Why criticism of the government’s handling of students is unwarranted

Like all good Brits, I tuned in to watch the Prime Minister’s announcement last night. It was a shame that he did not mention anything about brexit, but I suppose there was no need to mention how great a success it has been when that would just be stating the obvious. As always, I found the measures he announced to be firm, but fair. Yes they will be hard on us all, and the new lockdown needs everybody to make big changes quickly, but there was absolutely no way for anybody to predict that we would end up in a…


A (highly personal) ranking of the year’s best culture

Despite it often seeming like there was nothing else left to do, I found myself reluctant to watch, listen or read something new, or anything at all, for that matter. Just keeping up with work, studying and all the daily mundane tasks of life have felt particularly exhausting and sitting down at the end of the day to enjoy something requiring even the least thought has not always been appetising.

There’s been a number of things released this year that have looked incredible and have been really well-received by people I tend to agree with when it comes to culture…


How the currency of recognition became its own worst enemy

The last few months have seen a number of (really rather good) pieces written proclaiming 2020 as the year the concept of celebrity finally met its end. Celebrities, the argument goes, were so elevated from everyday life that they failed to grasp the horror that was life in a pandemic while the rest of us no longer had the emotional energy left to enjoy their displays of ostentation as amusing quirks.

There’s certainly a wealth of evidence from this year to back this theory up, from Gal Godot’s notorious cover of Imagine, to Ellen’s treatment of her staff once again…


Lynette Yiadom-Boakye’s windows into art history

The power of Degas’ studies of ballet dancers lies in the fact that they are off-duty, as it were. Seeing the figures, slumped over, moody and stone-faced, the very premise of ballet, and indeed, all art is exposed. The figures we watch moving across the stage, perfectly symmetrical, perfectly in time with one another in their perfectly bleached white outfits are a temporary sight. As the audience, we surely know this. …


In 1973, Liverpool’s Walker Art Gallery unveiled the exhibition Towards a Common Language. In it, blank ‘works’ were installed above boxes of art materials with visitors asked to make the art themselves. Once finished, they could take their work or leave it on display. Despite being such a stark departure from the Walker’s usual grand exhibitions, the public were far from put off, and the exhibition received 3,475 visitors in the week that it was open.

Towards a Common Language was the first of a number of participatory exhibitions organized by the Black-E, a community art organisation operating out of…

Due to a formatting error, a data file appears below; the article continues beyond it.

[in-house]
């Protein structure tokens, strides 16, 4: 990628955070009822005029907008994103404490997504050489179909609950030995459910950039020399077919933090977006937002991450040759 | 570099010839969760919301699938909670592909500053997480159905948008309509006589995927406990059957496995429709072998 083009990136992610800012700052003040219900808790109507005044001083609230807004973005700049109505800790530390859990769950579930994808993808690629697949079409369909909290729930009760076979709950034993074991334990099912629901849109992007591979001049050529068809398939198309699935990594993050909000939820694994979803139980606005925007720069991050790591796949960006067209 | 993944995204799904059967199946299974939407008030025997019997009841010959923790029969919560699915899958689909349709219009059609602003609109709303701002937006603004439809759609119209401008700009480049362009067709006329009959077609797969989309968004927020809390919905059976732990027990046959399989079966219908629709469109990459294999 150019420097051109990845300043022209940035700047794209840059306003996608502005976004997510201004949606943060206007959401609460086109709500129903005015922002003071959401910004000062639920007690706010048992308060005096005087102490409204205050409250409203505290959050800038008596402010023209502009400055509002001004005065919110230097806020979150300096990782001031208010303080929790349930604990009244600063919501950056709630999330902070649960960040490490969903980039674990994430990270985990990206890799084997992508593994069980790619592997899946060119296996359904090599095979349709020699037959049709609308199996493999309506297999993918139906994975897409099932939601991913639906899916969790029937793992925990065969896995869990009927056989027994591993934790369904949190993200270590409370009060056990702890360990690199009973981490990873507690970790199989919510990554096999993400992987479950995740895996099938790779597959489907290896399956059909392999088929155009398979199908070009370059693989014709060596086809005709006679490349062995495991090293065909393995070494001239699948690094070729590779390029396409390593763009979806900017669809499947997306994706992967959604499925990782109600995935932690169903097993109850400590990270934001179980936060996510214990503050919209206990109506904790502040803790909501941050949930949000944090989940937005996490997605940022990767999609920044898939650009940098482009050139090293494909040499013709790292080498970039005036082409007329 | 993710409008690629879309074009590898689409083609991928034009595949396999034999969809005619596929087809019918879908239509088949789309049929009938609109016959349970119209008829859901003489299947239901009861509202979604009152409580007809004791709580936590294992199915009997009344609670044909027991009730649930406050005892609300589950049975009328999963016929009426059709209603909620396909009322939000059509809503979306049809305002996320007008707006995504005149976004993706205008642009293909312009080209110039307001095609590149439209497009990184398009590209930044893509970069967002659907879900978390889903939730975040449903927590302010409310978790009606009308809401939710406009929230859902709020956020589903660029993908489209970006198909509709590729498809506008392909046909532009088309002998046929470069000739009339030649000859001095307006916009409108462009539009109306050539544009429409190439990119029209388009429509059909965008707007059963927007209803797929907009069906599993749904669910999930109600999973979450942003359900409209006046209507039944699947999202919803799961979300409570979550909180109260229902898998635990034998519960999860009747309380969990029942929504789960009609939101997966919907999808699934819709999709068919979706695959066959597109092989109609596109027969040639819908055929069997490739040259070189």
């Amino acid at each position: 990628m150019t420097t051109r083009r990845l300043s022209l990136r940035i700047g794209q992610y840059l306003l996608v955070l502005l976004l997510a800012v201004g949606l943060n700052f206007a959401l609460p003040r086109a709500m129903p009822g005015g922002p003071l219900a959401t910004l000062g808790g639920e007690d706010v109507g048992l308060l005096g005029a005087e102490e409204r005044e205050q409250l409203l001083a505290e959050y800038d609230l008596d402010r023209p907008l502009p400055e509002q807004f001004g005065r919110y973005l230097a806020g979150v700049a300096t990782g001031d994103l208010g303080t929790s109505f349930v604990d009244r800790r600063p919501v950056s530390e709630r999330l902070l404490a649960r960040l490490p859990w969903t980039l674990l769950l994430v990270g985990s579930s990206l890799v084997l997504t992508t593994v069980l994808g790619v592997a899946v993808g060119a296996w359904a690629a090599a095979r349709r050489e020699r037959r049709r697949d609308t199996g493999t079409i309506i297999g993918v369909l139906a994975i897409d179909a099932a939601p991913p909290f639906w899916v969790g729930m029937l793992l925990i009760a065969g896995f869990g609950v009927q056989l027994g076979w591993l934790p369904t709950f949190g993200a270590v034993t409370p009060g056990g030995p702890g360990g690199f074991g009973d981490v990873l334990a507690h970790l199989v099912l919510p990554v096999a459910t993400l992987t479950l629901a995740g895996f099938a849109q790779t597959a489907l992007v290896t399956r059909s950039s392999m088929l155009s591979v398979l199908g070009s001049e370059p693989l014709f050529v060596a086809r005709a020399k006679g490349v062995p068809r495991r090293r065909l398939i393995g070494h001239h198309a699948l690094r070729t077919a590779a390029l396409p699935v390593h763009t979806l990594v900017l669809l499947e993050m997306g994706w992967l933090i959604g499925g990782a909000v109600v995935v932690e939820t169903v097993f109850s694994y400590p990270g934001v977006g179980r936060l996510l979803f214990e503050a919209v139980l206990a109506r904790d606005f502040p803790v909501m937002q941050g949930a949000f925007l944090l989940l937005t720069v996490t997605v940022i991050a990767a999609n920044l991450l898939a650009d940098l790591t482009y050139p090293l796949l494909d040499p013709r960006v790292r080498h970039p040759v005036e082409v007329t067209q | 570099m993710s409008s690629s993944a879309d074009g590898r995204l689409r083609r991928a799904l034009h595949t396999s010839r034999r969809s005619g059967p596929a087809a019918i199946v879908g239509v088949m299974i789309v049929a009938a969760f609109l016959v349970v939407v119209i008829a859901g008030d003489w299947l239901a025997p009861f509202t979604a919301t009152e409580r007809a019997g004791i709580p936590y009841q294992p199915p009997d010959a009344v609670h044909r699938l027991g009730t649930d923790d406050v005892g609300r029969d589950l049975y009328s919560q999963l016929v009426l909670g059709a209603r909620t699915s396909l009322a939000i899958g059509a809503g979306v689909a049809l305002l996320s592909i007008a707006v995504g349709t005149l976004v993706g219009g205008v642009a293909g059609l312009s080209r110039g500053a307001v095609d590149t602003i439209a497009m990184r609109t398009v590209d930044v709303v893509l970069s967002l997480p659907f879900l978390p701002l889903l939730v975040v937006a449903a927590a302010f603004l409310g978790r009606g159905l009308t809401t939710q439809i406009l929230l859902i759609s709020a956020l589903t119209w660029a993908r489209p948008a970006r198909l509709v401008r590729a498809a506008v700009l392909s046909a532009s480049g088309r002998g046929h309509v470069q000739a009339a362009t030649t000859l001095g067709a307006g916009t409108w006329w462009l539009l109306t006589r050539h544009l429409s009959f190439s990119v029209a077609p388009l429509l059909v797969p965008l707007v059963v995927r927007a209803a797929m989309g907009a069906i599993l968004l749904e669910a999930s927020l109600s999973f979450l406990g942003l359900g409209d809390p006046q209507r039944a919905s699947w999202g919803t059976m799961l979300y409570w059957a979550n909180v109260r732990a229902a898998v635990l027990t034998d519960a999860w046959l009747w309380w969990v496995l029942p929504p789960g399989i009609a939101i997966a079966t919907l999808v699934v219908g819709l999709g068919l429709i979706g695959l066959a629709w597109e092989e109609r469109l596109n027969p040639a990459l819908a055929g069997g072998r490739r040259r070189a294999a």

Seeing the news of Qasim Soleimani’s death doing the rounds on Twitter, my first reaction was relief. As a British-Iranian, his name wasn’t new to me and I’d heard about the horror he was unleashing across the Middle East. He was also doing this with a growing share of the Iranian regime’s budget at a time when sanctions have the left the country’s domestic economy in the gutter. People are struggling to afford basic supplies and yet Soleimani’s Quds forces were given carte blanche access to the regime’s resources.

Though not framed in this way, he was a threat to…


How Olivia Laing’s Crudo plays with the middle-class liberal to question their privilege

Rarely is a novel so targeted to a specific audience as Olivia Laing’s fiction debut. Its cover uses a photograph by Wolfgang Tillmans, astro crusto to be precise. Those who recognise the image feel a certain pride at having done so, a testament to their intellectual and cultural proficiency. They feel capable of understanding the content wrapped up within the cover better than a reader who failed to pick up on the cover. As such, they become far more likely to buy the book.

This is not a case of simply judging the book by its cover as each aspect…


Jordan Wolfson, Coloured Sculpture (2016) — installation view at David Zwirmer Gallery, New York

I

In the centre of a white platform lies a boy, still, limp. The only sign of life is to be found in his eyes, blinking, moving around the space, staring pleadingly at those of us in the room. This eerie reverie is shattered with Percy Sledge’s When a Man Loves a Woman being pumped through the speakers. Chains rattle and are wound up. The boy is shackled to these chains, one is fixed to his foot, another to his hand and a final one to the top of his head. We see the child suspended in the air, then dropped…


Nestled away in a smaller gallery away from the bustle of the Royal Academy’s main space, a visitor to this year’s Summer Exhibiton would be able to see Patrick Dalton’s SELLFRIDGES, provided that they are able to spot it, given that it is surrounded by a number of larger, more colourful and louder (quite literally in the case of Michael Landy’s Closing Down Sale) works.

The image itself is unremarkable. Dalton’s photograph has captured two men, framed by their bold red and blue tops, stood in front of a row of fridges, themselves in front of a grimy, grey/brown brick…

Siavash Minoukadeh

Wow, words! More words! at siavash.cc

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